Monday, October 1, 2012

Week 16: The Final Share of 2012

Seda and Scott during the pre-frost Squash Harvest.
I'm not going to go overboard on the sentiment here (mostly because, at this point in the season, I'm a little too tired to go overboard on anything) but it has been a really great season.

We've expanded a lot. We had a wonderful time at our workdays in the spring getting to know new and returning members. And we grew a lot of vegetables. We still have some kinks to work out (as the L'Anse members can attest), but overall I would say that things are working. Members will be receiving an opinion survey regarding the CSA in the next couple weeks so that you can let us know if you think it's working too.

But first you'll get your last share of vegetables, which will include: 2 Winter Squash, Onion, Lettuce, Scallions, 2 Celeriac, 3 pounds Carrots, up to 2 pounds of Beets, Kale, 2 Stalks Brussels Sprouts, Swiss Chard, Parsley or Sorrel, and Kohlrabi or Cabbage. 

Once again the double share is a big one, but it is full of things that are easy to store. Many of the items in this week's share were also in last week's share. Check out last week's post for additional tips and recipes. 

Winter Squash: This week members will have a choice of two squash from a selection of Acorn, Spaghetti, Red Kuri, Nutty Delica, Buttercup, or Baby Blue Hubbard squash. They're all good keepers which will hold for several weeks on the kitchen counter or even longer in a cold dark closet.
Behind the pumpkin is a Nutty Delica squash. If you
get one of these save it for several weeks to
enjoy it at its sweetest.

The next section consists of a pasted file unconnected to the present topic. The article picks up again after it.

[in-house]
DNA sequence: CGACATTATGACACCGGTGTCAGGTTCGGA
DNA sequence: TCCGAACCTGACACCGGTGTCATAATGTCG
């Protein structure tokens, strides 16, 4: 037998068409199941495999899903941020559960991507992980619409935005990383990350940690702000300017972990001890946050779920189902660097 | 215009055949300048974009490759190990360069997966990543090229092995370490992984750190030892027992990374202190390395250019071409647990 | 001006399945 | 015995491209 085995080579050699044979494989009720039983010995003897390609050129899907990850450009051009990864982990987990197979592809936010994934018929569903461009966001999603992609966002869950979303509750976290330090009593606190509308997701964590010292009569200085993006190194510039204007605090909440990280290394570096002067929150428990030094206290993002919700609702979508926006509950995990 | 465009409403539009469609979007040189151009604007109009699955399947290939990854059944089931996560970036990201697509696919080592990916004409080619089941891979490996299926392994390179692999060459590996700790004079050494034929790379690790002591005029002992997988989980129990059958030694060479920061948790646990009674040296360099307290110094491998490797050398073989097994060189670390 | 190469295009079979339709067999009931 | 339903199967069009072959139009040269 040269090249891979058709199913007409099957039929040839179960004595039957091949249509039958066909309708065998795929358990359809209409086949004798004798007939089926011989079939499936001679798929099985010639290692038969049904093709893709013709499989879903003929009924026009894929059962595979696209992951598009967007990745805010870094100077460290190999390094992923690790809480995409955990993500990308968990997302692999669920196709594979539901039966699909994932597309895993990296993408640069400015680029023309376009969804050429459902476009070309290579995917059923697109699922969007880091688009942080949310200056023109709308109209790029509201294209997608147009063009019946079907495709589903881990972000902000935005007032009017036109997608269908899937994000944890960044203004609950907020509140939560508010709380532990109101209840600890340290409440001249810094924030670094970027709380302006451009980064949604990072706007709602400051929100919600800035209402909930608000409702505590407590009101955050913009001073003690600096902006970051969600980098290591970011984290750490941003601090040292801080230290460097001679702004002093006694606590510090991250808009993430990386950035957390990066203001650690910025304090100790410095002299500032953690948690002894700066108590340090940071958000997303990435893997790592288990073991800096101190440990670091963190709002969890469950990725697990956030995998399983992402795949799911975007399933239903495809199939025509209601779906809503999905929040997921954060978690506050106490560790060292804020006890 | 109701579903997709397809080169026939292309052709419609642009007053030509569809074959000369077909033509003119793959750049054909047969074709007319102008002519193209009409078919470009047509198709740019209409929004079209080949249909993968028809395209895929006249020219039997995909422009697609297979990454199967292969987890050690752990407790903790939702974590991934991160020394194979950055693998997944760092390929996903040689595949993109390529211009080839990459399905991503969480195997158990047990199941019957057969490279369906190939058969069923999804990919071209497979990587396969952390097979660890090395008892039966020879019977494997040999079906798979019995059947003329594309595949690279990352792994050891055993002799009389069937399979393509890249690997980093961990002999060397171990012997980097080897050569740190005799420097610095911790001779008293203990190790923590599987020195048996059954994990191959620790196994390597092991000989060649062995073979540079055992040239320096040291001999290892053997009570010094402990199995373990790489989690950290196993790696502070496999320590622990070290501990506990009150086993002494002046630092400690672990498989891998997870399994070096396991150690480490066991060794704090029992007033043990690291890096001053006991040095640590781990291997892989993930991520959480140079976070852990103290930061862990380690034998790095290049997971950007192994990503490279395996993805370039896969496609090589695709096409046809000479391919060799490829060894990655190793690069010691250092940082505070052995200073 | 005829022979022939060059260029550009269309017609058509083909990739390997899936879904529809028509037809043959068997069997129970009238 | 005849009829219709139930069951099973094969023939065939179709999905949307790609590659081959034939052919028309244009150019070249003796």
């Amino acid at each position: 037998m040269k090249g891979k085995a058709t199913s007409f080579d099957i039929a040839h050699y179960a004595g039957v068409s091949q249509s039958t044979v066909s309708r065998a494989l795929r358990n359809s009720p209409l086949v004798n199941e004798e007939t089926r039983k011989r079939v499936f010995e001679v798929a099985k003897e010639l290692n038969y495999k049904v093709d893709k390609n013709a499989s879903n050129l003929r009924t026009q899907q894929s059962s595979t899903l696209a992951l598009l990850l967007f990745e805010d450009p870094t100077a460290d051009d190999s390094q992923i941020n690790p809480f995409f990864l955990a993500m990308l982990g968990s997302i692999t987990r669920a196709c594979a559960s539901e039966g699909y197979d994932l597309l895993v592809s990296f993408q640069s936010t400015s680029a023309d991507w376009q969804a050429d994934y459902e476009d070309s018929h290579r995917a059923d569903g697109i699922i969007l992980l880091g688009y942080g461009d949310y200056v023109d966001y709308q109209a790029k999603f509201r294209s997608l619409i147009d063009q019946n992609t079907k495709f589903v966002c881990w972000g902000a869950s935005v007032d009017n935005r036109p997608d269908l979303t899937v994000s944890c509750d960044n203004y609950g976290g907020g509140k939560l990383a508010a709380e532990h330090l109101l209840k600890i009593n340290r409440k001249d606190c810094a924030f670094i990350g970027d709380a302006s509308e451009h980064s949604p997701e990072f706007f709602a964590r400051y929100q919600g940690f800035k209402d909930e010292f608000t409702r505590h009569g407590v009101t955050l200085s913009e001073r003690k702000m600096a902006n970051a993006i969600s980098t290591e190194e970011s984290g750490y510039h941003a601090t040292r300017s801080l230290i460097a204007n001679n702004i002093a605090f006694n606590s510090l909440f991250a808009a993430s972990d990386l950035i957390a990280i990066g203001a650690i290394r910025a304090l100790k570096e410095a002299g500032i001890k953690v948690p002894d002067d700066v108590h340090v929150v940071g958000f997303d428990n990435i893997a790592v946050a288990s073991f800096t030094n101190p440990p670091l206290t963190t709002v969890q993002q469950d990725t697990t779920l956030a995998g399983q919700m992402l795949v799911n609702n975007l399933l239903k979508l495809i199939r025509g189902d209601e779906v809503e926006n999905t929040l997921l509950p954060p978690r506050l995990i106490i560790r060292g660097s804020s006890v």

Celeriac: Also called celery root, celeriac is a dense and knobbly root vegetable with a nutty celery flavor. This is the first year we grew them and it went pretty well, they taste fantastic, but they didn't achieve the size we were hoping for. Next year we will start them earlier and hopefully they will be bigger. With leaves removed, celeriac will keep for about two weeks in the crisper. When you are ready to use it, peel and chop, then add it to a stew, roast it with other root vegetables, or try it in the recipe below.

Celeriac pictured with its celery like leaves.

Brussels Sprouts: These are on the stalk so they will keep for at least a week in the fridge, but their flavor is best right away. If you think you don't like Brussels Sprouts, roast them as described in this post below the photo of Brussels Sprouts. Yum.

Brussels Sprouts on the stalks from last week's share.

Kohlrabi or Cabbage: Whichever you choose, this will keep well for about three weeks in the refrigerator. You can also easily ferment either to make sauerkraut or kimchi. This recipe from gives you a run down of the basic method for fermenting at home, though you'll obviously need to adjust the quantities.

Pilaf with Celeriac and Split Peas

This recipe makes a healthy quantity of pilaf. In our house this is a main dish, and even then we have plenty of leftovers. If you want to serve it as a side dish you may want to split the recipe in half. It works well with lentils in place of the split peas too. Don't replace the brown rice with white because it will overcook before the peas are done.
  • 4 Tablespoons Butter
  • 2 Cups Brown Rice
  • 1 Cup Split Peas
  • 1 Large Onion, diced
  • 2 Small Celeriac, diced small (about 1 cup)
  • 5 Cups Water or Stock
  • 1 teaspoon Salt
Melt the butter in a two quart sauce pan over medium/low heat. 

Add butter, peas, and onion to the melted butter. Stir to coat with butter. Continue stirring until the rice takes on a nutty aroma, about three minutes.

Add the celeriac, water or stock, and salt. Turn the heat to high and heat until it comes to a boil.

Once boiling, turn the heat to simmer, cover the pot, and simmer until the rice and peas are tender, 30 - 45 minutes.

Pilaf for dinner. Dinner time is after dark these days, so
the lighting is a little harsh but the flavor is still good.